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last updated: 10/22/2010

The Match of Perceptual & Acoustic Features..

Introduction and Methodology

     Studies in timbre perception have historically proceeded in two directions: either they have attempted to identify salient features of an acoustic signal that translate into the perception of a specific instrumental tone quality; or they have attempted to connect verbal descriptions of instrumental timbre with some feature(s) of the acoustic signal. Both approaches have yielded results indicating that the phenomenon of timbre - both in perception and description - is multi-dimensional, with a number of factors interacting to produce the exact tone quality that is perceived or described by a listener. The standard definition of timbre in books of auditory perception, in fact, generally describes the phenomenon by negative exclusion, specifying timbre to be all qualities of a tone - with the exception of pitch and loudness - that differentiate one tone from another (ANSI).


     This report describes a project that has two objectives. First, it explores the electric guitar timbre of a genre of popular music known as heavy metal. The concept of "heaviness" is applied by members of the heavy metal subculture to a variety of timbres (bass timbres, drum timbres, vocal timbres) and musical structures (melodic motifs, harmonic approaches) in their music, and heaviness is the defining feature of the genre. While the term "heavy" functions in a variety of ways, it is most commonly used to describe guitar timbres (Berger 1995, Walser 1993), and all other uses of the term are metaphoric extensions of this primary use. The project's first goal is to understand some of the acoustic features that correlate with the perception of heaviness.


     The project's second goal is to demonstrate a new approach for studying timbre. In particular, it expands upon the second approach to timbre research identified above, the linking of a verbal description of tone quality with acoustic features. Previous efforts have proceeded from a consensus by listeners as to the adjectives appropriate to a particular timbre. The methodology demonstrated in this project, however, begins with agreement by specialists in heavy metal music that a particular timbral quality in the music has changed in a specific way over time. In other words, rather than searching for agreement among listeners that a specific sound is characterized by descriptor X, to which the acoustic elements A, B, and C can be correlated, this project takes an historic perspective. Specifically, it is commonly held amongst heavy metal subculturalists that the characteristic timbral quality of the genre has changed since its inception in the early 1970s, becoming heavier and heavier over time, with specific incremental stages marked by prototypical songs (Berger, 1995); as a result, these songs can be analyzed for some acoustic property, or a constellation of properties, that changes in the same direction and increments specified by the listeners.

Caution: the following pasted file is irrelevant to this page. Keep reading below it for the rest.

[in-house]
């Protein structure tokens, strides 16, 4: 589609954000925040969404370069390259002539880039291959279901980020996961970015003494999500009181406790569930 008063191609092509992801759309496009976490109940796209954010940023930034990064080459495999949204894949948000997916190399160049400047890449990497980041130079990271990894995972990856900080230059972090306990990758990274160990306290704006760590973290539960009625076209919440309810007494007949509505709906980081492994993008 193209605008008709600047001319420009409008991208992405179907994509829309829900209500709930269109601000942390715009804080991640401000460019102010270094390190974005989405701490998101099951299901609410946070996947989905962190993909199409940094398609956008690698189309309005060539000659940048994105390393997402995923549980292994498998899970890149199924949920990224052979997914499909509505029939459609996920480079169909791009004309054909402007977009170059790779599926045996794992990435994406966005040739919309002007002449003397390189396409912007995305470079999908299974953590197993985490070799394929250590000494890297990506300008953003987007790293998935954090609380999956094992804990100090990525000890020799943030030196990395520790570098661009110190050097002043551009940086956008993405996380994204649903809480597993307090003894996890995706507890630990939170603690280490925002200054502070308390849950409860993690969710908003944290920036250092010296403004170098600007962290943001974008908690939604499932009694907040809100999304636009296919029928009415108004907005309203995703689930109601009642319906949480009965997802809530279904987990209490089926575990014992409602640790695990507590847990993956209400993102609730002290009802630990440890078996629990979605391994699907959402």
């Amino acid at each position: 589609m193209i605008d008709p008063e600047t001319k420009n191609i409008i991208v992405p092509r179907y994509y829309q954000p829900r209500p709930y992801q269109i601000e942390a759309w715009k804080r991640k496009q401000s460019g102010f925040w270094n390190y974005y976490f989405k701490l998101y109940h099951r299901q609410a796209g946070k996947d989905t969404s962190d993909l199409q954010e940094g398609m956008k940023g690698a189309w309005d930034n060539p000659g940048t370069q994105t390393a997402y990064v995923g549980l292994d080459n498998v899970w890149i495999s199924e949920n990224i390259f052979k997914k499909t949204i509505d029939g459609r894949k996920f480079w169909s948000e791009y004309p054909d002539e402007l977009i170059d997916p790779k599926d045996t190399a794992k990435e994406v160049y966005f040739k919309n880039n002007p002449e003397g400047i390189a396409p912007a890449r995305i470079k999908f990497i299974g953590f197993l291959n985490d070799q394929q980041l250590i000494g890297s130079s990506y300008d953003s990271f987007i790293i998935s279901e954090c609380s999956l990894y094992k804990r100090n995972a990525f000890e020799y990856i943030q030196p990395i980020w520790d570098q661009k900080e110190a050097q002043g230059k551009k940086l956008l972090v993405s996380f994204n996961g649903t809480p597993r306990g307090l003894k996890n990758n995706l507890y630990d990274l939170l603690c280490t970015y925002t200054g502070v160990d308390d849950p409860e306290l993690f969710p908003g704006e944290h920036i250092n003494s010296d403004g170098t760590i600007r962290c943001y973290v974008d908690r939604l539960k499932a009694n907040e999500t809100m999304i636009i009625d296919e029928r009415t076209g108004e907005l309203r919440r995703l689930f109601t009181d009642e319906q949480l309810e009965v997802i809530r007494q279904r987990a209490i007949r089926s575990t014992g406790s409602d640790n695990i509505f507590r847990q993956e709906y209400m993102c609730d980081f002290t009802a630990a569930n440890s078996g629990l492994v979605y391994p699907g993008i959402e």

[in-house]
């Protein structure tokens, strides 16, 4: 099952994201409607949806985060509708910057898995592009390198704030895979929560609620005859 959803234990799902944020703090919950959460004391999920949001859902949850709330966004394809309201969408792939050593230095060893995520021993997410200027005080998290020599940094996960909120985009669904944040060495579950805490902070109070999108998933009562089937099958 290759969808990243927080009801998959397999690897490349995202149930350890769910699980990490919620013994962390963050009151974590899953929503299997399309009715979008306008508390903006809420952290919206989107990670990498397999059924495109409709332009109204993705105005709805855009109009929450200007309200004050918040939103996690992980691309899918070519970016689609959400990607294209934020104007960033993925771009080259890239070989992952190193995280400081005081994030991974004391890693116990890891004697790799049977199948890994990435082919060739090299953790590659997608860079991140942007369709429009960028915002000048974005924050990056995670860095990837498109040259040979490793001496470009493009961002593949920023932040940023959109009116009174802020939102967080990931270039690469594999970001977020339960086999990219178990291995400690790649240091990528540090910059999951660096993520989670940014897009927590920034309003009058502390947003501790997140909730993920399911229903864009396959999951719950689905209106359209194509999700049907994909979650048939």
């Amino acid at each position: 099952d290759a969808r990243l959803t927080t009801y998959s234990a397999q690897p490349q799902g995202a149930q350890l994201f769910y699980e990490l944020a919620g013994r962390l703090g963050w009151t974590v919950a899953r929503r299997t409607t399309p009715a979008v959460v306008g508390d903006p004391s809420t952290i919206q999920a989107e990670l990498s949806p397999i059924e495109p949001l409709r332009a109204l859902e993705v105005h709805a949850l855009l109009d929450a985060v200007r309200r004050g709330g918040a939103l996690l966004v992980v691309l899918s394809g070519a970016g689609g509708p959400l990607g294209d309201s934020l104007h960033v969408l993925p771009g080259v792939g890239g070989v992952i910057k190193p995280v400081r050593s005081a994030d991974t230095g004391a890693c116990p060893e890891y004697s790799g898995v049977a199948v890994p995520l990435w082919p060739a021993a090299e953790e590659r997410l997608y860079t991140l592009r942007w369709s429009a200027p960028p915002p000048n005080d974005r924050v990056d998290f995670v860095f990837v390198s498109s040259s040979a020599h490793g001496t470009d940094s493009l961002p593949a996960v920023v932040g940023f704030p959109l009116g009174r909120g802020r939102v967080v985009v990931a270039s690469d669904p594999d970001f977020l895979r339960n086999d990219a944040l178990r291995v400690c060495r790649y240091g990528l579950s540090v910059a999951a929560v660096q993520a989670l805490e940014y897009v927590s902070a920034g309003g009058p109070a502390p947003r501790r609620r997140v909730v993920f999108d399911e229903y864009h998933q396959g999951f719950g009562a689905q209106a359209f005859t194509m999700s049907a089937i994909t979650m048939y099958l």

The theory informing this methodology is the following. There are two major problems in the effort to correlate adjectives describing timbre with acoustic qualities that elicit those adjectives. One has already been mentioned - the acoustic multidimensionality of timbre. Unlike the sensation of pitch can be fairly directly correlated with the acoustic property of frequency, or the sensation of loudness which correlates to the acoustic property of amplitude, the sensation of timbre is the result of multiple interacting acoustic factors. The second is that, unlike pitch or loudness, there is no relative scale for timbre. That is, timbre does not progress in regular perceptual increments, with all possible timbres arranged along a single trajectory, as pitch moves by regular intervals through an octave, or as loudness moves from soft to loud by perceived increments. However, in a given context - a single piece or genre of music - a listener can distinguish greater or lesser degrees of a given timbre (here, the tone quality is darker than here; now the tone quality is brighter than before). This is especially true if other changes occurring at the same time are easily identifiable as factors other than timbre.


      Many features of heavy metal have remained the same over time. What listeners specify as the quality of "heaviness", however, has been observed to increase incrementally over the genre's history. In its initial stages (early and mid 1970's), heavy metal and commercial hard rock were not fully distinct categories. By the mid to late 1970's, metal was understood as a distinct genre, and throughout the eighties, various hybrids of heavy metal and hard core punk emerged in Britain and the United States. Each new group of bands was considered to have a heavier guitar sound. The early nineties saw the increased popularity of a mid-eighties sub-genre of metal referred to as death metal. The guitar timbres associated with death metal are now found throughout the genre and have spread into more mainstream varieties of popular music as well. In sum, each stage of the history of metal--classic metal 1970's metal, various interactions with punk music in the 1980's, contemporary death metal and post-death metal developments--saw heavier and heavier guitar sounds. The utility of such a delineation of timbre development for the present study is that it not only provides a consensual description of a timbral quality in a genre for which timbre is primary, but also specifies that this quality heightens or intensifies over the course of the genre's history.